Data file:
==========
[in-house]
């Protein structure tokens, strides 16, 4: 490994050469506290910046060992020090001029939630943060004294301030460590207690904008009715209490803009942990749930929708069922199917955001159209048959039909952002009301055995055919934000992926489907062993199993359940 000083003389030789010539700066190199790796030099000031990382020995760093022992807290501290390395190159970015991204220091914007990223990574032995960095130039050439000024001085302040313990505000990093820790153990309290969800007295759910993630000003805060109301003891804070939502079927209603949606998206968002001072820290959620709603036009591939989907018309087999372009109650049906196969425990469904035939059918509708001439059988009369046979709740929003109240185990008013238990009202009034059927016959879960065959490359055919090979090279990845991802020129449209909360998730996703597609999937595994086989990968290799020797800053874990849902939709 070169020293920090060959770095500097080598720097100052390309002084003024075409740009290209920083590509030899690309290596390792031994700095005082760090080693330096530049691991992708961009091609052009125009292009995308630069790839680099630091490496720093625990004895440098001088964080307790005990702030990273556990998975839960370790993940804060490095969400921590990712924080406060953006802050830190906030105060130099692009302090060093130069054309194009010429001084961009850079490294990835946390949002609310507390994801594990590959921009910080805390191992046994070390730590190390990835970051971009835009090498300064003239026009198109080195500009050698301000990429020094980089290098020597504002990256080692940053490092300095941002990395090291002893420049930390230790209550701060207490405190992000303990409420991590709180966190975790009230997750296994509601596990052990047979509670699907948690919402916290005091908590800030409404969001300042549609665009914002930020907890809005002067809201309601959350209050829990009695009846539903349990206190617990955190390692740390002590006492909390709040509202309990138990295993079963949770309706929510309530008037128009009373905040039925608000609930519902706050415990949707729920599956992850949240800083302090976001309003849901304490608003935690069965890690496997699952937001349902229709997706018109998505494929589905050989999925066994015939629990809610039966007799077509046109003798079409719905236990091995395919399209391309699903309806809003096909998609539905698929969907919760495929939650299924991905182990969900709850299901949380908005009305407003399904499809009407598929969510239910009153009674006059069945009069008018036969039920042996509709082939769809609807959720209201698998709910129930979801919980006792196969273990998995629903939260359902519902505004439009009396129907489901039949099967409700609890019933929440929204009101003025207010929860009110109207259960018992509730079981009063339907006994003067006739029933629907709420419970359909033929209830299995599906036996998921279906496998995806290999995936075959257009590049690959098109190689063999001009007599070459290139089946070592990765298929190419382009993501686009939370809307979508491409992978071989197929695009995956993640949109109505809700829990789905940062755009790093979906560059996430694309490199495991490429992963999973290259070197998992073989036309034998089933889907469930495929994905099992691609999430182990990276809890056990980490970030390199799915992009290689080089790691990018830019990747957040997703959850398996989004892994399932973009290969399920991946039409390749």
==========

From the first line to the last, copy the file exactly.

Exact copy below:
[in-house]
């Protein structure tokens, strides 16, 4: 490994050469506290910046060992020090001029939630943060004294301030460590207690904008009715209490803009942990749930929708069922199917955001159209048959039909952002009301055995055919934000992926489907062993199993359940 000083003389030789010539700066190199790796030099000031990382020995760093022992807290501290390395190159970015991204220091914007990223990574032995960095130039050439000024001085302040313990505000990093820790153990309290969800007295759910993630000003805060109301003891804070939502079927209603949606998206968002001072820290959620709603036009591939989907018309087999372009109650049906196969425990469904035939059918509708001439059988009369046979709740929003109240185990008013238990009202009034059927016959879960065959490359055919090979090279990845991802020129449209909360998730996703597609999937595994086989990968290799020797800053874990849902939709 070169020293920090060959770095500097080598720097100052390309002084003024075409740009290209920083590509030899690309290596390792031994700095005082760090080693330096530049691991992708961009091609052009125009292009995308630069790839680099630091490496720093625990004895440098001088964080307790005990702030990273556990998975839960370790993940804060490095969400921590990712924080406060953006802050830190906030105060130099692009302090060093130069054309194009010429001084961009850079490294990835946390949002609310507390994801594990590959921009910080805390191992046994070390730590190390990835970051971009835009090498300064003239026009198109080195500009050698301000990429020094980089290098020597504002990256080692940053490092300095941002990395090291002893420049930390230790209550701060207490405190992000303990409420991590709180966190975790009230997750296994509601596990052990047979509670699907948690919402916290005091908590800030409404969001300042549609665009914002930020907890809005002067809201309601959350209050829990009695009846539903349990206190617990955190390692740390002590006492909390709040509202309990138990295993079963949770309706929510309530008037128009009373905040039925608000609930519902706050415990949707729920599956992850949240800083302090976001309003849901304490608003935690069965890690496997699952937001349902229709997706018109998505494929589905050989999925066994015939629990809610039966007799077509046109003798079409719905236990091995395919399209391309699903309806809003096909998609539905698929969907919760495929939650299924991905182990969900709850299901949380908005009305407003399904499809009407598929969510239910009153009674006059069945009069008018036969039920042996509709082939769809609807959720209201698998709910129930979801919980006792196969273990998995629903939260359902519902505004439009009396129907489901039949099967409700609890019933929440929204009101003025207010929860009110109207259960018992509730079981009063339907006994003067006739029933629907709420419970359909033929209830299995599906036996998921279906496998995806290999995936075959257009590049690959098109190689063999001009007599070459290139089946070592990765298929190419382009993501686009939370809307979508491409992978071989197929695009995956993640949109109505809700829990789905940062755009790093979906560059996430694309490199495991490429992963999973290259070197998992073989036309034998089933889907469930495929994905099992691609999430182990990276809890056990980490970030390199799915992009290689080089790691990018830019990747957040997703959850398996989004892994399932973009290969399920991946039409390749």